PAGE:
Still, it is needs to be kept in mind that the Aristotelian belief in the heterogeneity of goods—that is to say, the belief that there are many goods, and that these are often incommensurable—in no way entails belief in the Aristotelian position that these goods include external ones such as wealth and beauty as well as the goods of virtue; neither does it entail the related belief that human sexuality and fantasy contain goods the damaging of which is blameworthy (for discussion of the heterogeneity of the good, see "The Discernment of Perception," in Nussbaum 1992).

But it should be clear that belief in the heterogeneity of goods, while perhaps not absolutely necessary to make belief in such blameworthiness credible, nonetheless frees up a theoretic space within which the goods of desire and fantasy that concern Nussbaum can be seriously taken as ethically important, and thus worthy of calling up blame on those who violate them. Without belief in the heterogeneity of goods, the "magnetic pull" of the concept of the Good will tend to assert its own rather powerful effects and cause the goods of human sexuality and fantasy to appear to be themselves but fantasy. In comparison to the ethical demands of other-concern, these goods, tied-up as they are with egoistic impediments to other-concern, can appear so relatively un-important as to be un-worthy of attention in ethical theory. Belief in the heterogeneity of goods, however, secures the "sovereignty" of even relatively un-important incommensurable goods, so that goods of fantasy and desire would have their own inalienable place as part of human flourishing insofar as they are in fact incommensurable with other goods. 4 The ideal of ethical perfection—one shared by both Murdoch and Nussbaum—when coupled with belief in the heterogeneity of goods would make even the most minor incommensurable good something to at least someday be striven for; something whose loss or absence could never be ignored.

One might describe the situation thus: recognition of the heterogeneity of goods leads to recognition of the goods neglected and marginalized in moral thinking. "Pagan," worldly excellencies return to our attention when morality is re-inscribed within ethics, to use these terms in the manner of Bernard Williams; when, from another angle, a distinctively moral realm is rejected (for discussion of ‘pagan’ virtue, see Casey).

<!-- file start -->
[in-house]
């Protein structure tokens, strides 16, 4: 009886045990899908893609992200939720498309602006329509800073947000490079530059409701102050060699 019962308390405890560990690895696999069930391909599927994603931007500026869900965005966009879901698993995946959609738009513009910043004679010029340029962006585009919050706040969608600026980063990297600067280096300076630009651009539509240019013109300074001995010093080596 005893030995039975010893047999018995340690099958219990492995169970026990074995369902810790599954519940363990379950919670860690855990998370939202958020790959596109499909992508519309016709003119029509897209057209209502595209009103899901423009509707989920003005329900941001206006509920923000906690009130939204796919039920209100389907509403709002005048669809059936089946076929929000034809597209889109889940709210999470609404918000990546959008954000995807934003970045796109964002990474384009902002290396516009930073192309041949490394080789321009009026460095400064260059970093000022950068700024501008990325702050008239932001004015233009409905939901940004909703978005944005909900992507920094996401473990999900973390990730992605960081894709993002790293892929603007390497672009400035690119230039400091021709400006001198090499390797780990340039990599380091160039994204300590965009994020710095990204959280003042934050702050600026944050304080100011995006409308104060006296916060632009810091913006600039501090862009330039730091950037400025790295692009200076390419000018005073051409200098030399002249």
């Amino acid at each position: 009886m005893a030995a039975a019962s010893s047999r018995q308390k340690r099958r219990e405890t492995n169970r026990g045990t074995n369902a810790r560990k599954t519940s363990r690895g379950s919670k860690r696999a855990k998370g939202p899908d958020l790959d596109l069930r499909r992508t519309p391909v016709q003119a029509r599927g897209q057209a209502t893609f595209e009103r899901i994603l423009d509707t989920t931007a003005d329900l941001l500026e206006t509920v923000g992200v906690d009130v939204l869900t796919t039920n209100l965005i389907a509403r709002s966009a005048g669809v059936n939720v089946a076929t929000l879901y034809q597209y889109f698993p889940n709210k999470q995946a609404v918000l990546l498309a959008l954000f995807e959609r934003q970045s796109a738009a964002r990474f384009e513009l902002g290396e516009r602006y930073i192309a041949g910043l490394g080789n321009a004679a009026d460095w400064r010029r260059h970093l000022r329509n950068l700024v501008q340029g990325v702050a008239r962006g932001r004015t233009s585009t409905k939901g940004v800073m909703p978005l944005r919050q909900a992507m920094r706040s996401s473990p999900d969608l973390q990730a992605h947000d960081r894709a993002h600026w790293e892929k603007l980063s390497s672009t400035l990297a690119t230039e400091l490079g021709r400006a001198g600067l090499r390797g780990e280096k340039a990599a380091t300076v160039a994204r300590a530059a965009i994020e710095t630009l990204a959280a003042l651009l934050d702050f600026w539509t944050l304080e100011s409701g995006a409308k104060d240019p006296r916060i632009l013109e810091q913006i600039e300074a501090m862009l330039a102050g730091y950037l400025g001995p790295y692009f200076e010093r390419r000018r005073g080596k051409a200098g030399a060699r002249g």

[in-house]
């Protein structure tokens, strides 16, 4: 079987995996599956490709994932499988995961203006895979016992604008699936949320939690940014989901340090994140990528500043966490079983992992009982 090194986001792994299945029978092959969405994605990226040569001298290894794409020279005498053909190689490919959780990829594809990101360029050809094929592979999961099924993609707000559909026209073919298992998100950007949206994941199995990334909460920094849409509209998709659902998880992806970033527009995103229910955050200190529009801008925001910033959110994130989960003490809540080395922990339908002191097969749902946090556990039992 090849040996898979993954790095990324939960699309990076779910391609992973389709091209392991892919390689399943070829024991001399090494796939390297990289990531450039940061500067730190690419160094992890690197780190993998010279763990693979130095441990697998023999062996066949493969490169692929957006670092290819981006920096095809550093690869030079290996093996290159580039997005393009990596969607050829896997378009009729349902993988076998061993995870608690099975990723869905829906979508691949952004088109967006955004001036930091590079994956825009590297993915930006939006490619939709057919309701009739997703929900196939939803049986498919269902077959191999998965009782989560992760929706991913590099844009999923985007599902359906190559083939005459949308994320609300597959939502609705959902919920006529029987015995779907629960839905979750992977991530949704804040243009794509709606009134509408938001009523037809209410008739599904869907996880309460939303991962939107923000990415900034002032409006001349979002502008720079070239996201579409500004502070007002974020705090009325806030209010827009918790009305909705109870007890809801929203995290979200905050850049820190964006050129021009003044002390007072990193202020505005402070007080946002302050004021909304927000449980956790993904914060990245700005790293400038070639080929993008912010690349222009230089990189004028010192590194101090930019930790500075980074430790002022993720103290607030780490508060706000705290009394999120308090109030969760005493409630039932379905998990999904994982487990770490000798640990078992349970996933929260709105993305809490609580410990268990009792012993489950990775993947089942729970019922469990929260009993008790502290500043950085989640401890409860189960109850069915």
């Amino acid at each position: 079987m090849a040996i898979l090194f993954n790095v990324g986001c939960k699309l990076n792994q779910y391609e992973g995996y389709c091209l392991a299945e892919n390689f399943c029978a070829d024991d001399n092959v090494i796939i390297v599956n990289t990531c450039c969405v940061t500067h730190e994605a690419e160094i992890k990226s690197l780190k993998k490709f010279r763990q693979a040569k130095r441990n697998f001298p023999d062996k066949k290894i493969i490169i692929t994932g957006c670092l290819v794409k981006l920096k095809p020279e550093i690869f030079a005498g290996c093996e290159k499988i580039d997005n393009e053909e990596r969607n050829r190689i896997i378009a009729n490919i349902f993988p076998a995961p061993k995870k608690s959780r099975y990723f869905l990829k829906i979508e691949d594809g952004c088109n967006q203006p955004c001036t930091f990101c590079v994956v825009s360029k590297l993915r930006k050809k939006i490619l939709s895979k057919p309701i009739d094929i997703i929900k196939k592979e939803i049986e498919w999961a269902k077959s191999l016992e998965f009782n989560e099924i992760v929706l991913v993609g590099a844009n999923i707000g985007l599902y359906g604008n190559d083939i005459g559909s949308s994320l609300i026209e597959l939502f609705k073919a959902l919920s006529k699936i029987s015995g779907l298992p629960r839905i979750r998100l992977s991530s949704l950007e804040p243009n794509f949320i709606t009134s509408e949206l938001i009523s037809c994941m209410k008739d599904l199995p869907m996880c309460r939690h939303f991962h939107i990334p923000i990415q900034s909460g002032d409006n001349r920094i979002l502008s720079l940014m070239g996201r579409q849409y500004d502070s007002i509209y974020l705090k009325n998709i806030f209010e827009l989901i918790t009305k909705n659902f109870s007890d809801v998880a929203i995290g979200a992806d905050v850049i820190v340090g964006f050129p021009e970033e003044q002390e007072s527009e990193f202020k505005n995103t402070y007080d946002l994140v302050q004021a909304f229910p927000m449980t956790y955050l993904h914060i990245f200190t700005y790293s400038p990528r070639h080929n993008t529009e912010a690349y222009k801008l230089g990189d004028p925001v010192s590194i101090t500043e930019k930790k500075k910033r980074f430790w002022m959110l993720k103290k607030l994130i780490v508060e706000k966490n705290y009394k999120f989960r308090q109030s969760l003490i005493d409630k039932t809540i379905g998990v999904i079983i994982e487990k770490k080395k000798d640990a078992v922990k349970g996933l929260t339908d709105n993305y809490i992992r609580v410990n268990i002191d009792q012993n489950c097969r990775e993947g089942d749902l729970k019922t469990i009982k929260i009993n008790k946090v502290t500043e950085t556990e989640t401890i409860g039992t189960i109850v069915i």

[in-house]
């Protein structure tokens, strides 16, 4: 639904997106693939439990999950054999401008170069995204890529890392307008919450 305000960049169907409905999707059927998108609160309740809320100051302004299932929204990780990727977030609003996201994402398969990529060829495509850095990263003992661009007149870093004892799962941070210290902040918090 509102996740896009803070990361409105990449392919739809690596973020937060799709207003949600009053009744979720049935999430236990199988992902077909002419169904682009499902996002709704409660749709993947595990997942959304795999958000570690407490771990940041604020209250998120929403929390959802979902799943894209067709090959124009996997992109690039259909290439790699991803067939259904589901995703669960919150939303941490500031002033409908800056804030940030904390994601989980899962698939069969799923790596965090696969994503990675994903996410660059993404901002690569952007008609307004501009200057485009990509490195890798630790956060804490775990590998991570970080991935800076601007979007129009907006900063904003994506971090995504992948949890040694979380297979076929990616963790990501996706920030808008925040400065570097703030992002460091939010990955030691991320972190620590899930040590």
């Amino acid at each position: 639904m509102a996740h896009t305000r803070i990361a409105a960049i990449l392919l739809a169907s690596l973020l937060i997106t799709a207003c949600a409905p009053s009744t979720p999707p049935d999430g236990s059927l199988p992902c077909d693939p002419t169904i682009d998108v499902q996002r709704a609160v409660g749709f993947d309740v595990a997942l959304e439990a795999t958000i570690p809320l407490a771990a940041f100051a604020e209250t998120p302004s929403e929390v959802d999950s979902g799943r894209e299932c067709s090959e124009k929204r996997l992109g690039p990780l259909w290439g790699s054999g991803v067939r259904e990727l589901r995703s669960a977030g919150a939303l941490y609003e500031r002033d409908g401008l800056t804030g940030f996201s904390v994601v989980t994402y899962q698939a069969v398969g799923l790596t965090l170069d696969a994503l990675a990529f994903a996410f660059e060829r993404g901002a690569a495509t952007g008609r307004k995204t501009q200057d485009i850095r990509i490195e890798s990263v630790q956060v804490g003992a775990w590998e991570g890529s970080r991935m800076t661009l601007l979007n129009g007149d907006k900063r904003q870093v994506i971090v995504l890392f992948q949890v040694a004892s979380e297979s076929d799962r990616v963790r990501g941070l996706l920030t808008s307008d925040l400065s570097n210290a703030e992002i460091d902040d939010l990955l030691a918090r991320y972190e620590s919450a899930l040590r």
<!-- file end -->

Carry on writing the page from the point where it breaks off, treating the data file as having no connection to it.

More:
Indeed, following Anscombe’s critique of the use of "ought" in a moral sense would have to lead one to accept a multitude of ethical descriptors, such as "unjust," "honest," "courageous," etc., to replace the use of the global descriptors of (morally) "wrong" and "right" that she rejects. More significantly, Anscombe’s rejection of a distinctively moral realm of obligation, of "oughts," leaves open the way for inclusion of a wide variety of goods as being "not permissible not" to pursue. To deny a discrete realm of moral obligations is in a way to spread obligation over ever disparate kind and feature of human endeavor: here we come again to the ideal of perfection, and the way it can operate to preserve the "sovereign" demands even of goods for which there exists no "moral" obligation to pursue. And let us add: even of goods the possibilities of whose attainment may be foreclosed by factors not "up to us," such as goods of fantasy, sexual desire, magnanimity, physical grace, health, beauty, etc. (See Casey for a good discussion of how we value such goods even in a nominally non-pagan age.)

We can see that Anscombe "opens up" as possibly significant to ethics a wide variety of goods—many of which surely will be incommensurable—if we consider that, to reject with Anscombe a distinctively moral sense to "ought," is to take as problematic, to say the least, attempts to divide goods into categories of "moral" and "non-moral." It is in this way that the possibility of vast numbers of new ethical dilemmas—"tragic conflicts," on Nussbaum’s terms—arise. If one believes that there are moral goods as distinct from non-moral goods and—to describe the further belief that normally accompanies the belief in this distinction—that moral goods are always to be preferred to non-moral ones, then one has reason not to see conflicts between moral and non-moral goods as dilemmas. If, on the other hand, one denies this distinction, one is left with the possibility of quite a lot of new "plural incommensurable goods" existing that can come into "irreconcilable conflict," so that some will have to be sacrificed. 5 And should one wish to term some such conflicts dilemmas, or "tragic," but others not, one will have to use some other justification than those based on dividing the (incommensurable) goods up into "moral" and "non-moral."

I do not here wish to consider the question of how precisely one would then go about making such a distinction. What concerns me is the more general question of why one would think it important, as Nussbaum does, to feel remorse or make reparative efforts for having sacrificed a good even when one had no choice but to make such a sacrifice. Of particular importance too is the question of whether on Nussbaum’s account something like remorse or reparative effort would be required by the sacrifice of any of the self’s projections or egoistic desires, such as those of fantasy, as I have suggested would be required.